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Report: UK PM Sunak retracts plan to limit graduate visas after cabinet criticism

Rishi Sunak, prime minister of the United Kingdom (UK), has withdrawn plans to cap the graduate visa after facing pressure from some of his senior cabinet colleagues.

Sunak had reportedly been considering restricting and even scrapping the visa route, which allows students to work in the UK for up to two years after graduation.

However, Sky News said the period will remain in place after appeals from David Cameron, foreign secretary; Jeremy Hunt, chancellor; Gillian Keegan, education secretary; and James Cleverly, home secretary.

The cabinet members were reported to have raised concerns about the impact on universities and the economy if the rules were changed.

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The prime minister is expected to consider other tactics to close loopholes and “prevent abuse” of the legal immigration system.

The report added that there will be some additional measures announced by the government this week to coincide with the latest net migration figures being published.

The measures are said to include the tightening of restrictions on agents that market British degree courses overseas and subjecting some international students to mandatory English tests.

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Migration in the UK has been a very slippery subject among authorities in the government, who either tackle it with stiff opposition or advocate for a points-based system that prioritises skills and economic contribution.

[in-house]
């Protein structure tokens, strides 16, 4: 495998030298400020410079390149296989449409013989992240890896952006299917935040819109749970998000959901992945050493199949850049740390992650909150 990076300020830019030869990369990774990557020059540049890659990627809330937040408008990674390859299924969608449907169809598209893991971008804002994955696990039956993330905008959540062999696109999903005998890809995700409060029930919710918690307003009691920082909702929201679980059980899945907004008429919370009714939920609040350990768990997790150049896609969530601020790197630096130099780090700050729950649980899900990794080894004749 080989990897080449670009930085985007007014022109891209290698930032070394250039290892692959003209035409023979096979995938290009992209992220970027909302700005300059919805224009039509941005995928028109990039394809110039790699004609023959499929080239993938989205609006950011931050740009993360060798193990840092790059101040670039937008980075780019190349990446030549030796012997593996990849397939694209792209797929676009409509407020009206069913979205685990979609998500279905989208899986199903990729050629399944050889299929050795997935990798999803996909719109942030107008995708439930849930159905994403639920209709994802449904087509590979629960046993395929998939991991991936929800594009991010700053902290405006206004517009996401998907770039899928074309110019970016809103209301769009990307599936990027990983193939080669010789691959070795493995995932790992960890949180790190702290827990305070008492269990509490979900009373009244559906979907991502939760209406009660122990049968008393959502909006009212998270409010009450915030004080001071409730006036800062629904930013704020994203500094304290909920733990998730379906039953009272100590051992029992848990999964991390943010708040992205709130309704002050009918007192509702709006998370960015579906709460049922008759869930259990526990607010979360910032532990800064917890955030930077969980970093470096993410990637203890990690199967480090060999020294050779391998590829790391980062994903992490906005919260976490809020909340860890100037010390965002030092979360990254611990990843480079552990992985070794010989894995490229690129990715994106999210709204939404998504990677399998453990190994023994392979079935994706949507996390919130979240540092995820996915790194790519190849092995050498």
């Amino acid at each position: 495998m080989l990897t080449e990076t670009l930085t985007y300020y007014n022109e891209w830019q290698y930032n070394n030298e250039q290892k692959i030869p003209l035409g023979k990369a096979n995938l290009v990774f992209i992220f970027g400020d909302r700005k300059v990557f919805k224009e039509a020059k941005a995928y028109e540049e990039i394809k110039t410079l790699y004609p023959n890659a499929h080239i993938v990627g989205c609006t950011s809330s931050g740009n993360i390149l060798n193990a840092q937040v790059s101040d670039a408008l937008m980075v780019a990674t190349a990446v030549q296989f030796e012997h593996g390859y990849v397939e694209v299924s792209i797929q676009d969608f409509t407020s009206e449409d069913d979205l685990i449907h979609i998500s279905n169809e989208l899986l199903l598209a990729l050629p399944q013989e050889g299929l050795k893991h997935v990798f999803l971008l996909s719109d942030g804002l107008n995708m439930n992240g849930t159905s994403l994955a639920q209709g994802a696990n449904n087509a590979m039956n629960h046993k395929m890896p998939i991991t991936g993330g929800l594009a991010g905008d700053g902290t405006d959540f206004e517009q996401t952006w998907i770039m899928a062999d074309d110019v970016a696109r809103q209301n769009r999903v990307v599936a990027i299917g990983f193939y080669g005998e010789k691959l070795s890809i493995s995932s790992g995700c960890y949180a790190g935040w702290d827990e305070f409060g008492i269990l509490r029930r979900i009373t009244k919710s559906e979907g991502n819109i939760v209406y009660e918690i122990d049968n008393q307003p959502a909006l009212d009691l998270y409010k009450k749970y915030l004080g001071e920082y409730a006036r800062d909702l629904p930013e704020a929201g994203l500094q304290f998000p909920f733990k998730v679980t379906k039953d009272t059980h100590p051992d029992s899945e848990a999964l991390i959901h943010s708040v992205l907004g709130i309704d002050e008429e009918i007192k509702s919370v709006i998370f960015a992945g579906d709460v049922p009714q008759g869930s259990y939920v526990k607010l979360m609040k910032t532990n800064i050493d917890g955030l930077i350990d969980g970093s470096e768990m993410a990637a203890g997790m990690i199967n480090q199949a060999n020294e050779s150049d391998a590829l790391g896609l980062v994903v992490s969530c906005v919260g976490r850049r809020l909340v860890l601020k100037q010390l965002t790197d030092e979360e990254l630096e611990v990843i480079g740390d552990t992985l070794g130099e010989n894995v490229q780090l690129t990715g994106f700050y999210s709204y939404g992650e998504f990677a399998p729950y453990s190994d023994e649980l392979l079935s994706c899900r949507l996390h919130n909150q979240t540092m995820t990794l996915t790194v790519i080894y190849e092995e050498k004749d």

On Wednesday, Suella Braverman, former home secretary, opposed the move to retain the graduate visa route and called for the whole scheme to be scrapped.

During her tenure, Braverman was very vocal about her aspirations to cut down on net migration.

In January 2023, the former home secretary drew up a plan to deport foreign students if they stayed longer than six months in the country after the completion of their studies without finding a job.

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The proposal was met with strong criticism by the country’s department of education.

Sunak is also facing pressure from key figures in his administration to curb soaring migration numbers after data from the Home Office showed that half a million student visas were issued in 2022, while the number of dependants of overseas students increased by 750 percent since 2019.

Some reforms that the prime minister has made include stopping students and caregivers from bringing dependents and increasing the salary someone has to earn to qualify for a visa.

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